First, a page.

Dr. Kennedy reminds me a great deal of another murderer (and here I’m going to SPOIL Murder Is Easy, so skip this paragraph if you haven’t read that one). He is a respected older figure in the community, a professional man, and he offers his services to the young couple investigating what turns out to be not one but four deaths. In reality, he was stifled in his youth from an unwholesome attraction to his sister, and it has driven him insane. This description also fits Honoria Waynflete, right down to the final attempt to murder the heroine because she knows too much. The description of Dr. Kennedy as he advances upon Gwenda – “That kind, quizzical face – that nice, ordinary, elderly face – the same still, but for the eyes – the eyes that were not sane –“ calls to mind “that look on a person’s face” that comes over Miss Waynflete whenever she is about to commit murder (and she commits eight or nine of them!) The fact that Miss Waynflete fooled this reader from start to finish while Dr. Kennedy’s guilt was an open book to me is less Christie’s fault than a matter of my excellent education (but more of that later).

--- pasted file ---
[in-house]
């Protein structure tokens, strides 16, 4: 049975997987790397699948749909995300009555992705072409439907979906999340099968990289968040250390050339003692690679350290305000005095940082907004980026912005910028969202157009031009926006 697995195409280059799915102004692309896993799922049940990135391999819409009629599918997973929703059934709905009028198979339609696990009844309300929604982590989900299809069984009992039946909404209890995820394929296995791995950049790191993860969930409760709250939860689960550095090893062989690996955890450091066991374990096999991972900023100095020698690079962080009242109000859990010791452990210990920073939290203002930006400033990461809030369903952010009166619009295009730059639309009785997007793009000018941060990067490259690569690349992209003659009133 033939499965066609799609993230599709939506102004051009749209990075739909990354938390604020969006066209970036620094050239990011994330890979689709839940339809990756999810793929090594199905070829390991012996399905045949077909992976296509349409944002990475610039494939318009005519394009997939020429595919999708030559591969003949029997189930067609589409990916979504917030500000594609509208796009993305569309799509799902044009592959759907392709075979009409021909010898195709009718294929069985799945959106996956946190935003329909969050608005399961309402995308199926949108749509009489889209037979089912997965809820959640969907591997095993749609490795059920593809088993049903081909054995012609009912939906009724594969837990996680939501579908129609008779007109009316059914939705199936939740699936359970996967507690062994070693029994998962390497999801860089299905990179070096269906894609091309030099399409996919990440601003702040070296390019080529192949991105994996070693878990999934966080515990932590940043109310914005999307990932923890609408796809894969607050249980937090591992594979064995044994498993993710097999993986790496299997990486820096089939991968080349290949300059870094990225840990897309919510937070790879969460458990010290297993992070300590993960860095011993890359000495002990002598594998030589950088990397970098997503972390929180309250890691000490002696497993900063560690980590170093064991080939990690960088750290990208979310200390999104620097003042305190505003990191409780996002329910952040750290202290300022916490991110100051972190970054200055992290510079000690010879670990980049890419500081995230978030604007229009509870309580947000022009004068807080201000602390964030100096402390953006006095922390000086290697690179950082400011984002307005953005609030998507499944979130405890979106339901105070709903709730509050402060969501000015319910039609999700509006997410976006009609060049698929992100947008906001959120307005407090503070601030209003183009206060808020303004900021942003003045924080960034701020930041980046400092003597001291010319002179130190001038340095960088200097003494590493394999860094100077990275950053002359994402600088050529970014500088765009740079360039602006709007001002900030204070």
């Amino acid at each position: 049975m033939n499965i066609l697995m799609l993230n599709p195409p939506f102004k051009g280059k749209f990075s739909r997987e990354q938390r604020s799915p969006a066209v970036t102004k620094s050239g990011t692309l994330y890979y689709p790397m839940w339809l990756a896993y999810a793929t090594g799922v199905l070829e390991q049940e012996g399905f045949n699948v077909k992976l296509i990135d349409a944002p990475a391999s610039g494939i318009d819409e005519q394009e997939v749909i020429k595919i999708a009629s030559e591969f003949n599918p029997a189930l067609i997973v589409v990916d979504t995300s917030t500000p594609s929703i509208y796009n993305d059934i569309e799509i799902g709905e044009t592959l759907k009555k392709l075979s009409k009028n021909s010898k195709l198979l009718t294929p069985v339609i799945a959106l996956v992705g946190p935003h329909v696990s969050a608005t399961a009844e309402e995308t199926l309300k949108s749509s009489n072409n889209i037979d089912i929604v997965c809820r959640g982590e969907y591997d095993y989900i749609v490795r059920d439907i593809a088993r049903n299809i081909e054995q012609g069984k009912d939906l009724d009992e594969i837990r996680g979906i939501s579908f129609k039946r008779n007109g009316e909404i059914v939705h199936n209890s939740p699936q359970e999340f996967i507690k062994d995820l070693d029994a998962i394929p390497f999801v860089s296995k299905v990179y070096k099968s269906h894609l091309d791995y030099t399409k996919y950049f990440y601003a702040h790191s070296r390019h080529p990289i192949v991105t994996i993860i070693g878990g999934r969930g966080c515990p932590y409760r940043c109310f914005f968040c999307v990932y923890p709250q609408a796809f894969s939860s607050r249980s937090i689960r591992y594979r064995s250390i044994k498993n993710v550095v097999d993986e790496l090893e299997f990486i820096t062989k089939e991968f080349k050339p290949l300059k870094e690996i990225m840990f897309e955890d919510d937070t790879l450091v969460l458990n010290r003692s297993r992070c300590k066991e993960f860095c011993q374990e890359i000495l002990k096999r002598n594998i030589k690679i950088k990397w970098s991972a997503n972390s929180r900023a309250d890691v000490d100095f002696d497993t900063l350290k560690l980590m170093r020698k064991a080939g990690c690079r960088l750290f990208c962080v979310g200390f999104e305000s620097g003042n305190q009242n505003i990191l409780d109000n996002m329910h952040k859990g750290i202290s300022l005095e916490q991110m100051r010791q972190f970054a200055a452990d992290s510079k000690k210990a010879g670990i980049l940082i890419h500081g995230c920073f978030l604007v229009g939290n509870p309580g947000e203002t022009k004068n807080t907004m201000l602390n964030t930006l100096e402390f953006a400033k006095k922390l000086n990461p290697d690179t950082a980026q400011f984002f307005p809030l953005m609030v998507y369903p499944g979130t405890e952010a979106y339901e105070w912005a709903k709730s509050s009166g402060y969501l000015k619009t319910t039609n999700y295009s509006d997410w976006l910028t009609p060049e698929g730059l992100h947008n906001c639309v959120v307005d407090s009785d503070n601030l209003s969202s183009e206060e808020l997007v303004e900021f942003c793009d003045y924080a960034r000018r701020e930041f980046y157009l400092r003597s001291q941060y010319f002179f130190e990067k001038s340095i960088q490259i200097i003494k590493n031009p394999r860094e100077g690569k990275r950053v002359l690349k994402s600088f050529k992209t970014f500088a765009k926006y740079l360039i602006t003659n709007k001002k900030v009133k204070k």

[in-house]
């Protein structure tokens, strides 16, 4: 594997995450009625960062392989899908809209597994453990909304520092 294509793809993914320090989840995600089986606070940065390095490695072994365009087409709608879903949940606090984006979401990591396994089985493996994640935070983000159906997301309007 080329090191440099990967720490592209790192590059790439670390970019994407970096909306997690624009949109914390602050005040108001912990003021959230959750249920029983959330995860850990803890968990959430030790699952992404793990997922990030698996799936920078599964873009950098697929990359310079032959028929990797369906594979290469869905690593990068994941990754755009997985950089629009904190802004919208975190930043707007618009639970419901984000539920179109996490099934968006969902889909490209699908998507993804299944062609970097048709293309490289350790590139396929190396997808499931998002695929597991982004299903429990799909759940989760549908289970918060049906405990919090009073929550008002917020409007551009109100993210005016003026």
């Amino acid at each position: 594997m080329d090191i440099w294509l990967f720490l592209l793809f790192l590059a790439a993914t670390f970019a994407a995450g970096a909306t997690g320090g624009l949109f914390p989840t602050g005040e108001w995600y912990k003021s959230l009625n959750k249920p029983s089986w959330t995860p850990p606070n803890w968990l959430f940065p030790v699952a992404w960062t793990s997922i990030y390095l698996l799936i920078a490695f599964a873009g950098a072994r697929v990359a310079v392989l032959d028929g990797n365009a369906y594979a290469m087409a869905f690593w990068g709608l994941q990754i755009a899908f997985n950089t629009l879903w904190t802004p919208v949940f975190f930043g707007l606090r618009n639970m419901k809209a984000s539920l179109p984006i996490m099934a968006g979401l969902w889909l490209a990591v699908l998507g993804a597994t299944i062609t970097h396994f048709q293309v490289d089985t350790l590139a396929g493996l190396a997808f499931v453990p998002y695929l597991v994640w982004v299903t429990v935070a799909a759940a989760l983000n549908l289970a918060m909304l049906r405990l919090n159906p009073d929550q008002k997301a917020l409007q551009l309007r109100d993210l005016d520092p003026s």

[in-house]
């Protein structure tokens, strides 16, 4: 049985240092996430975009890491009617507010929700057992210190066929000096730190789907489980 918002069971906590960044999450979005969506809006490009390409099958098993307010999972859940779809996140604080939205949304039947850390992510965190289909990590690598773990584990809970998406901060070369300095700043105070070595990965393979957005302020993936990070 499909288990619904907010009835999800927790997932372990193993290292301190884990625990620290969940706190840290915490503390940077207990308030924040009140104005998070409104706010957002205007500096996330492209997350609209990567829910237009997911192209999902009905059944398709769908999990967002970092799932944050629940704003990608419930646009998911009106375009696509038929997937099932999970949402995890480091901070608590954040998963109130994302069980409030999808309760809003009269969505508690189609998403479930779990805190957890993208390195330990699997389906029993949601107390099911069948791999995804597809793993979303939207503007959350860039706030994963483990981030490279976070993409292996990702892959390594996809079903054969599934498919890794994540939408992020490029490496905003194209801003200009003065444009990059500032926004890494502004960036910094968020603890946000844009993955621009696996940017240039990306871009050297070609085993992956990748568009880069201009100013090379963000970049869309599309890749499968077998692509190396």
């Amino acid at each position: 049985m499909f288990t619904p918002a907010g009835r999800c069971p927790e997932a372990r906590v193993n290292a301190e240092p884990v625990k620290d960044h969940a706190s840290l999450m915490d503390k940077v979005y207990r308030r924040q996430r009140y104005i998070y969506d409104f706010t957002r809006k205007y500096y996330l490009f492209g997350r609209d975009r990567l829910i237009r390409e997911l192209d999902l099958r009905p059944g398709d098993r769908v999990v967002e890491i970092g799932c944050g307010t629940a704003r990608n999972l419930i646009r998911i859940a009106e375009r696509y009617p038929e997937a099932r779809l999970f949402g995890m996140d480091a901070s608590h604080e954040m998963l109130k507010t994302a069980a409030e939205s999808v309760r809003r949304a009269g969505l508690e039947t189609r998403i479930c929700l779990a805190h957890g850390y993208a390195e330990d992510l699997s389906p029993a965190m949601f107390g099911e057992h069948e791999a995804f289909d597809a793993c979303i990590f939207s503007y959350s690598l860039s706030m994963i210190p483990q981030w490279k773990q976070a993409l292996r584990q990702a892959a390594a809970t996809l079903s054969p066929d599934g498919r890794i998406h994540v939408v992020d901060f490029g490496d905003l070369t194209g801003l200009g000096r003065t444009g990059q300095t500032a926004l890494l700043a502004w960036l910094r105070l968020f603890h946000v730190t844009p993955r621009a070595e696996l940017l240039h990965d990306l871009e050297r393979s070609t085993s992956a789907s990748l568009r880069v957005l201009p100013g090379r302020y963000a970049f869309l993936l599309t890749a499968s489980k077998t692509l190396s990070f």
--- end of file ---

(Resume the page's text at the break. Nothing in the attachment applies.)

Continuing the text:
That leaves Gwenda and Giles Reed, and a more boring couple cannot possibly be found in the Christie canon. We learn about their past lives only what we need to set up the circumstances of the novel, and throughout their investigation, their actions and reactions give us nary an insight into the kind of people they are. Miss Marple approves of them both, and so they are accepted both as a couple worth rooting for and as her minions throughout the investigation. I could tell you that Giles is smarter than Gwenda because he comes up with better theories . . . until he stops doing so because, in order to reveal the solution in Chapter 25 rather than Chapter 13, it is imperative that Gwenda and Giles be utterly stupid as regards Dr. Kennedy. Sleeping Murder flows at a fairly quick pace, but readers are buoyed along with it not out of suspense generated by our concern for Gwenda, but from the generic desire of a mystery reader to find out what happens. It’s odd to me that, in a decade where Christie found a beautiful balance between character and plot, here she neglects the former so miserably.